Exclusive: An unprecedented protest is sweeping the Internet against proposed U.S. legislation that critics contend goes too far in punishing Web sites where copyrighted content might get posted. Wikipedia and other major Internet sites have blacked out pages as a warning of what the laws might cause, Lisa Pease reports.
From the Archive: Though it remains risky in U.S. media and political circles to criticize Israel, there is a growing alarm even at the New York Times about the extremist trends of Israel’s ultra-Orthodox who are demanding segregation by sex, ethnicity and religious practices, as Robert Parry noted in this 2010 article.
Amid the war fever over Iraq in 2002, legendary talk show host Phil Donahue returned to television with an MSNBC program that allowed antiwar voices to speak – but his corporate chieftains soon pulled the plug, a shameful moment in U.S. journalism explored in this interview with Dennis J. Bernstein.
Exclusive: The murder of a fifth Iranian scientist on the streets of Tehran had all the earmarks of an Israeli-sponsored assassination. The killing also worsened tensions at a moment when the momentum toward war with Iran seems unstoppable, reports Robert Parry.
U.S. hardliners on Iran keep making their case, ratcheting up the pressure for sterner and sterner action against Iran’s nuclear program. But some of the claims – though accepted by the major American news media – have dubious origins, as Gareth Porter reported for Inter Press Service.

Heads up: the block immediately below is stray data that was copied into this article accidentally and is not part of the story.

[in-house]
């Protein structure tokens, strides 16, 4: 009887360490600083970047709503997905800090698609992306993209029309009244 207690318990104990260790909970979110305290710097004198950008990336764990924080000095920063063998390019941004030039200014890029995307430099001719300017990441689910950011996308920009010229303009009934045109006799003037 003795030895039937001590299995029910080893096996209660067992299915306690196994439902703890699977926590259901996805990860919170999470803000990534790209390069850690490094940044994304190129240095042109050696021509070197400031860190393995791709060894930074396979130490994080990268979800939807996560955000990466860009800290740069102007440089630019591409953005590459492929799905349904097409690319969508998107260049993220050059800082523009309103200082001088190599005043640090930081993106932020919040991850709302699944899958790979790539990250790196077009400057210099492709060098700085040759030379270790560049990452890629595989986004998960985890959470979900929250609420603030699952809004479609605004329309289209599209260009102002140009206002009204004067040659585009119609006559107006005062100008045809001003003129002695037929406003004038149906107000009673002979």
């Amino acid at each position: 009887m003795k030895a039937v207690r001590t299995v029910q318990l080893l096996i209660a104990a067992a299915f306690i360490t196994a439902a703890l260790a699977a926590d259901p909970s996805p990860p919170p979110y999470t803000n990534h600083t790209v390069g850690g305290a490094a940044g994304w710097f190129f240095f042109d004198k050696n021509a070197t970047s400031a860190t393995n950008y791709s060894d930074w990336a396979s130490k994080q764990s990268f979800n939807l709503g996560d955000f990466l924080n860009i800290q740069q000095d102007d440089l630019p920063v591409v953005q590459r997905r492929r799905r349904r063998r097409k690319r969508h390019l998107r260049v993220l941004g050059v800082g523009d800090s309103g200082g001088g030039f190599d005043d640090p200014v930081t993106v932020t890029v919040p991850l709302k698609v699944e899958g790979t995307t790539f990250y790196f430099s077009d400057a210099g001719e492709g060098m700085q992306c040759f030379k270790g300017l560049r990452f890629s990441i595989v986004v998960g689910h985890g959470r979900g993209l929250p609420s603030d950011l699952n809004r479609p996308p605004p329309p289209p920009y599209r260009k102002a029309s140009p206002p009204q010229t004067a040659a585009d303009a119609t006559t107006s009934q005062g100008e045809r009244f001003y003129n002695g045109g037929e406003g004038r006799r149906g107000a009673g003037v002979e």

Exclusive: Republican presidential contender Rick Santorum is denying his slur about “black people” and “somebody else’s money” with absurd claims that the recordings of his quote aren’t accurate, now getting a sympathetic hearing from a New York Times reporter, writes Robert Parry.
Though a decade into history, the events of 9/11 still have a powerful tug on the emotions of Americans, especially New Yorkers whose lives were profoundly changed, as Michael Winship observed after a preview of “Extremely Loud and Incredibly Close.”
America’s Founders saw press freedom as a key check on government dishonesty, but today’s media has become a powerful ally of official lies by funneling sophisticated propaganda especially in support of war, as Lawrence Davidson notes about the hysteria over Iran.
U.S. political journalists love to cover the horse race of presidential politics – focused on polls and gaffes – while usually obscuring the nation’s actual problems and how the candidates and their proposals relate to this real world, as Danny Schechter notes.
Exclusive: Though voicing “serious reservations” about encroachments on civil liberties in a military authorization bill, President Obama signed the law anyway to avoid a nasty veto fight with Congress. But ex-CIA analyst Ray McGovern says courage, not timidity, is what’s needed at such moments.